only after the ruling on insolvency, in such a way that there is a special procedure for each of the methods of resolving insolvency. Some of the regulations are common for all the methods. Besides bankruptcy, the Act introduces a new basic method of resolving insolvency based on restructuring - reorganisation. New methods also include debt discharge and minor bankruptcy. The insolvency of financial institutions is subject to special rules. Debtors are given a chance to overcome threatened insolvency by the principle of a moratorium, replacing a protective period that did not formerly prove very practical. The new Act extends the rights of creditors and amends the overall concept of their participation in the proceedings. Creditors will have a direct influence on the choice of the method of resolving the debtor’s insolvency, of the person of the insolvency administrator, and the monitoring function of creditors’ committees will be enhanced. The law also introduces an insolvency register kept by the Ministry of Justice, which is to inform of insolvency proceedings and thus ensure their transparency. The register will include a list of insolvency administrators, whose position is determined by a special Act on insolvency administrators (Act No. 312/2006 Coll.).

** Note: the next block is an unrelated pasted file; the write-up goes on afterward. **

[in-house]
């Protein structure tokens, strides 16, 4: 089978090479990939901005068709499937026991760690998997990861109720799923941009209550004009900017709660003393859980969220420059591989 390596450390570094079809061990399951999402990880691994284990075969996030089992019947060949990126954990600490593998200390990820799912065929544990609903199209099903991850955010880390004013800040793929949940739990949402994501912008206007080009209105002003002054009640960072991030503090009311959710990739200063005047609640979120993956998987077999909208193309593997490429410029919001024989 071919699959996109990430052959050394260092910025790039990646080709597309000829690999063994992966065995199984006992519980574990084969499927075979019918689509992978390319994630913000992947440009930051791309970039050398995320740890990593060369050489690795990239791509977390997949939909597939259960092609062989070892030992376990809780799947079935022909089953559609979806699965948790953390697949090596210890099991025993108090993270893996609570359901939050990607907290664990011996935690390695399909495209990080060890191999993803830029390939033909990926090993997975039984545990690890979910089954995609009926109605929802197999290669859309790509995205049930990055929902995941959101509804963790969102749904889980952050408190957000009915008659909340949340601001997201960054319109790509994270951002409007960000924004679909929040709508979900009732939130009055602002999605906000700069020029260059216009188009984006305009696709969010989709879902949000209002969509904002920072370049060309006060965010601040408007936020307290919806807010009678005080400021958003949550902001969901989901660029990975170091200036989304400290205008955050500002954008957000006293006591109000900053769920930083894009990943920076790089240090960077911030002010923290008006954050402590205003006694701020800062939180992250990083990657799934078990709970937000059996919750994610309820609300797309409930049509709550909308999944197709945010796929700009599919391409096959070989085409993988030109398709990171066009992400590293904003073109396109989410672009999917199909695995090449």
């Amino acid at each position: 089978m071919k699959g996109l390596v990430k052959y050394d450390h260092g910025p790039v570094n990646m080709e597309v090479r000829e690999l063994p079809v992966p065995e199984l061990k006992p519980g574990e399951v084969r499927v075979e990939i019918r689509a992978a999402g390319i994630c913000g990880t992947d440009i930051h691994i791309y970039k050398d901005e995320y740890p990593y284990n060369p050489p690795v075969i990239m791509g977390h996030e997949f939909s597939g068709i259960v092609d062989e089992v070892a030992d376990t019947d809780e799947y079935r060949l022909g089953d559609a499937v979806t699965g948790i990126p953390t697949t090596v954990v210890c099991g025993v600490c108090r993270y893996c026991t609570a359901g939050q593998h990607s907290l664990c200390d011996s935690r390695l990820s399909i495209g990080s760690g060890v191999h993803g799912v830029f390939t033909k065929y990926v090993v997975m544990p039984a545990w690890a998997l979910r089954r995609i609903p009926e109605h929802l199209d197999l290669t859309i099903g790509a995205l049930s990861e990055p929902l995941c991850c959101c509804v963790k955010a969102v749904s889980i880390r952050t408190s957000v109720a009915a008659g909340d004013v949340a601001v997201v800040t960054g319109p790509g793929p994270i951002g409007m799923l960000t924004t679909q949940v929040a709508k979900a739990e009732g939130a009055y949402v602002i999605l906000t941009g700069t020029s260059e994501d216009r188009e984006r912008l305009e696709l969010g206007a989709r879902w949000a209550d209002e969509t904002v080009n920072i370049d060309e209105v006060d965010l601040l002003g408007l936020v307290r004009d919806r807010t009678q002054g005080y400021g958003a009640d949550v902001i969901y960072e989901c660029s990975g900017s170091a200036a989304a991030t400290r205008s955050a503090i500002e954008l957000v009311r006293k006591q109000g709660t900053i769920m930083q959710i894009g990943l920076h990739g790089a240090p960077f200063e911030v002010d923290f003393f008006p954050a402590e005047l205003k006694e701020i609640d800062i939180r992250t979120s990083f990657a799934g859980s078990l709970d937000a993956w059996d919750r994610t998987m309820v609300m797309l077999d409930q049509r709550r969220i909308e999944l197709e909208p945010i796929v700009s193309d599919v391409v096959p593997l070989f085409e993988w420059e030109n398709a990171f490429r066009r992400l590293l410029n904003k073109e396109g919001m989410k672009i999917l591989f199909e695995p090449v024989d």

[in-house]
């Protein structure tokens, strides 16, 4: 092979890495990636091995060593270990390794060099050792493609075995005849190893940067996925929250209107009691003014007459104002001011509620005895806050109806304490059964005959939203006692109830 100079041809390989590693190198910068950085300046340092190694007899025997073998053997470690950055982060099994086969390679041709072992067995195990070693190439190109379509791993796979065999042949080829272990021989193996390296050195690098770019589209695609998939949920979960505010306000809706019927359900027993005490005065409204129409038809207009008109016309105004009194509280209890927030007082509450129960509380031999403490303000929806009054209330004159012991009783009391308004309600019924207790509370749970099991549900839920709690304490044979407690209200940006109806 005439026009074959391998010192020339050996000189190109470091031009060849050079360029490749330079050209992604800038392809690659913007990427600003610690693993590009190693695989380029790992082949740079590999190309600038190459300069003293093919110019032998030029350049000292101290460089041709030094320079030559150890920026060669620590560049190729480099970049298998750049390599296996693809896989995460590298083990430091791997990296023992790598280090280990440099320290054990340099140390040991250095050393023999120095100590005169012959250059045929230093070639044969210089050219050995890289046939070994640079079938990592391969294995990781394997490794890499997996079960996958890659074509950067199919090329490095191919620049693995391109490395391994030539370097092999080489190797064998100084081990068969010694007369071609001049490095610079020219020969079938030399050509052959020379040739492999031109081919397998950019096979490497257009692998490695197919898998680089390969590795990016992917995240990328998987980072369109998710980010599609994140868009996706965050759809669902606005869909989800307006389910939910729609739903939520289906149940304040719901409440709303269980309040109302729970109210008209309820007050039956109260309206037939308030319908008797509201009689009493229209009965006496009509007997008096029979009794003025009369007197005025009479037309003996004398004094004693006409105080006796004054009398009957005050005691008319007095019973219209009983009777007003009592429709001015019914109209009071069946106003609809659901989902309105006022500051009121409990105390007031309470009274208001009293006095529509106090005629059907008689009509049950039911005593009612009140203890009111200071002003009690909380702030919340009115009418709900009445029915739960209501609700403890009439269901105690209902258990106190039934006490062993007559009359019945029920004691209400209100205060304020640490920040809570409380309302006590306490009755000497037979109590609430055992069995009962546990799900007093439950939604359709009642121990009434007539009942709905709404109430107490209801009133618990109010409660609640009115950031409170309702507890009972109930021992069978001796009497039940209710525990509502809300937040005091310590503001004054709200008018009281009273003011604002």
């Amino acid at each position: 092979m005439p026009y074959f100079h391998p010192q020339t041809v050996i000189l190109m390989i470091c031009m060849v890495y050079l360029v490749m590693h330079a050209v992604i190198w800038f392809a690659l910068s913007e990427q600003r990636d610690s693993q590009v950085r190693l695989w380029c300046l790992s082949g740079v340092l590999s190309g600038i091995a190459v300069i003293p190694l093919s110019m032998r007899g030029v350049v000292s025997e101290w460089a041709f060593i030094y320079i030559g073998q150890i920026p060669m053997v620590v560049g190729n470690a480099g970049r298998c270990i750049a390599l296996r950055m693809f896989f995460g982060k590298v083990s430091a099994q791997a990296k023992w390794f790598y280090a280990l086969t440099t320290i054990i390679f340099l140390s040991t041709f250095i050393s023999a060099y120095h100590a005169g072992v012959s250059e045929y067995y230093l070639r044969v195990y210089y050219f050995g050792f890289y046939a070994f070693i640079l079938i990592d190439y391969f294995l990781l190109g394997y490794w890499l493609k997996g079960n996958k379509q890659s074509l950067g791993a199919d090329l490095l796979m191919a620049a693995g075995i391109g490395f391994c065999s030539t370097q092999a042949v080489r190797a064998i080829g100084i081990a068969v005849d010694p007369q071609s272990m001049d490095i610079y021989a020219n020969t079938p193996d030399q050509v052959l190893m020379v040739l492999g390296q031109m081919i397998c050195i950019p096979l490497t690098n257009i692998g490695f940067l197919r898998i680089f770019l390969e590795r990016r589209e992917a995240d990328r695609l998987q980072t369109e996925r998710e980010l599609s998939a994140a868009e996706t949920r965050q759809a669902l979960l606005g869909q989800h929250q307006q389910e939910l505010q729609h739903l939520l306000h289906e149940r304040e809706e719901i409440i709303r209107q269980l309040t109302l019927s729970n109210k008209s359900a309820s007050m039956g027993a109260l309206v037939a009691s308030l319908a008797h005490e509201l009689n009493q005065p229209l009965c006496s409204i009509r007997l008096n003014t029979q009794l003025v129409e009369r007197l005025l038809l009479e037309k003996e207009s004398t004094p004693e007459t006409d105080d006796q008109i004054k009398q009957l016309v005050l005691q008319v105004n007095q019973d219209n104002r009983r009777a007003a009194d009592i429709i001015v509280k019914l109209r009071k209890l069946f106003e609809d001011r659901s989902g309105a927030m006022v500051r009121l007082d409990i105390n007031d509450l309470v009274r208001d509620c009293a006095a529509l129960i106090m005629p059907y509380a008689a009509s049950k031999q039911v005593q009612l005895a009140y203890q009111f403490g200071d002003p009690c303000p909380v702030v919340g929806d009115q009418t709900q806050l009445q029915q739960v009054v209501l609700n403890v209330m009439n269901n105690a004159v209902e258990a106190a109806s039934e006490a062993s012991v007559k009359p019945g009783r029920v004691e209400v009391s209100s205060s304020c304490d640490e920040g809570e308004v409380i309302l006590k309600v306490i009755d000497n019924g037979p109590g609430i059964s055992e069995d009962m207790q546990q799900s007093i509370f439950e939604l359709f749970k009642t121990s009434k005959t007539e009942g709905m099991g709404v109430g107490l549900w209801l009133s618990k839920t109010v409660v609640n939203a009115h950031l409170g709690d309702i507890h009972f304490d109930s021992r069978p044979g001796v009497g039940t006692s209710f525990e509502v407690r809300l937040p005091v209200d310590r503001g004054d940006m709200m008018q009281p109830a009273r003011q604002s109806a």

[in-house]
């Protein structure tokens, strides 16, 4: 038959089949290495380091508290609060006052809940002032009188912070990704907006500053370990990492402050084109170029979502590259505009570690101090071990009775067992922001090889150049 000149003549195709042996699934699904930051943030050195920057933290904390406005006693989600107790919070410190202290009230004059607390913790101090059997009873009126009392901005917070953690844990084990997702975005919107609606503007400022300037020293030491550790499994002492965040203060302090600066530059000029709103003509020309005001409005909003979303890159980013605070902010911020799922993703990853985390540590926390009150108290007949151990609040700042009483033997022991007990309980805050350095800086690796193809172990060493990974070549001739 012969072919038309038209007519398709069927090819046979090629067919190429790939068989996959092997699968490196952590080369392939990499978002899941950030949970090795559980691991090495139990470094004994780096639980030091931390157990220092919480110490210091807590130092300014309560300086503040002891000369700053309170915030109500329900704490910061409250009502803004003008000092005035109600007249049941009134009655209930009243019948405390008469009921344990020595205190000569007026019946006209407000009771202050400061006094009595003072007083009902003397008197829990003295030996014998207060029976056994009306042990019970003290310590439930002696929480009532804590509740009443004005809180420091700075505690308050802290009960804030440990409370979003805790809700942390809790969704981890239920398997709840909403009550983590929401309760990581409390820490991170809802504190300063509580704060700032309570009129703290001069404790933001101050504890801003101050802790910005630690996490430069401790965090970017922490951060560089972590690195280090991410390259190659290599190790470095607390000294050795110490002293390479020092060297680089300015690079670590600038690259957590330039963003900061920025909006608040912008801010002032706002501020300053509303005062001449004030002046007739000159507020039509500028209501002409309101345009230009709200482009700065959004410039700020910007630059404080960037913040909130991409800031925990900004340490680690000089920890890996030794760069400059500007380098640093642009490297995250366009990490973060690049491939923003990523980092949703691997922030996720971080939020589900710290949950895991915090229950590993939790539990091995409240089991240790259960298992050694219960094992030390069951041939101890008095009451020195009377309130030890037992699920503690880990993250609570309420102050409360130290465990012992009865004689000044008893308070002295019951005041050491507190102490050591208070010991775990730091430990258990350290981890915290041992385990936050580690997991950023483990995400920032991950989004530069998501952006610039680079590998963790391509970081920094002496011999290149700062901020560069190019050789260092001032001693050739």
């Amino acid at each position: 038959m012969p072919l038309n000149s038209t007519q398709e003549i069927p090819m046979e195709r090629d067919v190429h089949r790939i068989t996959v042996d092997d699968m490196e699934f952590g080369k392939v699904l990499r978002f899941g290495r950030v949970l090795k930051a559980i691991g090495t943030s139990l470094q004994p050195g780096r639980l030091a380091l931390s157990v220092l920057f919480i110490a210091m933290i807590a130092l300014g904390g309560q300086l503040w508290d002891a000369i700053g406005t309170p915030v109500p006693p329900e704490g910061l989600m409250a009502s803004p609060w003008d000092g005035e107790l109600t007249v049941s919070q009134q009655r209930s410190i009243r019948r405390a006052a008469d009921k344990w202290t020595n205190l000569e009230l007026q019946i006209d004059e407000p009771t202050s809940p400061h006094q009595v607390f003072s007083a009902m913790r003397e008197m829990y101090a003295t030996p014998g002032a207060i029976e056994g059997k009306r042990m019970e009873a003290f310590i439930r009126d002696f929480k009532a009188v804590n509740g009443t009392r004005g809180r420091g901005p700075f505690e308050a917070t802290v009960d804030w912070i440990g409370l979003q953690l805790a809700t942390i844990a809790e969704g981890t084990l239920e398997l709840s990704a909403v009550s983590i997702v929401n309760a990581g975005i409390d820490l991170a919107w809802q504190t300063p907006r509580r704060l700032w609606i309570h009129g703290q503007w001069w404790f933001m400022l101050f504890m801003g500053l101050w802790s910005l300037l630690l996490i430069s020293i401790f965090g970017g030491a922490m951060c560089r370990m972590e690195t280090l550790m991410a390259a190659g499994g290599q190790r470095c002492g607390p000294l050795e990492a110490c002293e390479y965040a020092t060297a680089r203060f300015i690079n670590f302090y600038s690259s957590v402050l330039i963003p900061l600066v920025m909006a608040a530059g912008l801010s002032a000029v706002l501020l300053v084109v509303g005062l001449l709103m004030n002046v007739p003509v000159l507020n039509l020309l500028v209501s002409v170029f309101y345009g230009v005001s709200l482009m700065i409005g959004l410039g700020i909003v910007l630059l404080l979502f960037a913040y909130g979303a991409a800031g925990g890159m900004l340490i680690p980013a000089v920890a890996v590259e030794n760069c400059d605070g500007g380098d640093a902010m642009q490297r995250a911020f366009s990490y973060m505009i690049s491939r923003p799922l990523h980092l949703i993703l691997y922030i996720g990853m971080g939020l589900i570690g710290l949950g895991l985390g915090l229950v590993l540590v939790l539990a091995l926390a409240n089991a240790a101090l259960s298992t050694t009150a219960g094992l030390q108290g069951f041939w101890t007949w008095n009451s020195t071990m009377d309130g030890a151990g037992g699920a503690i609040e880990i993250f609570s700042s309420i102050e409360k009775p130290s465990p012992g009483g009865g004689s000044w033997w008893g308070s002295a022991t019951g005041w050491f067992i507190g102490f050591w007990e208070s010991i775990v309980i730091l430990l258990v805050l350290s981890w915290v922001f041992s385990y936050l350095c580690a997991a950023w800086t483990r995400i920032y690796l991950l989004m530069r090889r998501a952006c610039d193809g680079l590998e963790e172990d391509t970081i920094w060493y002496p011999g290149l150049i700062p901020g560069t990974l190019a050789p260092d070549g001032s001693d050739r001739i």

A major aim of the new Building Act is to accelerate and simplify the approval process especially for small buildings that may now be constructed on the basis of a mere notification instead of the former planning permission. The new legislation should also significantly reduce the paperwork connected with the preparation of large construction projects. The Act drops the requirement for a standard procedure of final approval for completed structures being put into use, while check-ups at construction sites are to be all the stricter and more systematic, even after completion. The law enables persons conducting check-ups to take operative measures on site. In addition, the new Act introduces approved inspectors and gives them certain powers of building authorities. Besides changes in building permission proceedings, the law also introduces a number of amendments in planning permission and decision-making. According to the author of the Act, the Ministry for Regional Development, the new legislation is expected to enhance legal certainty and facilitate decisions for investors on the placement of an investment. Only practical application will show whether this intention will materialise.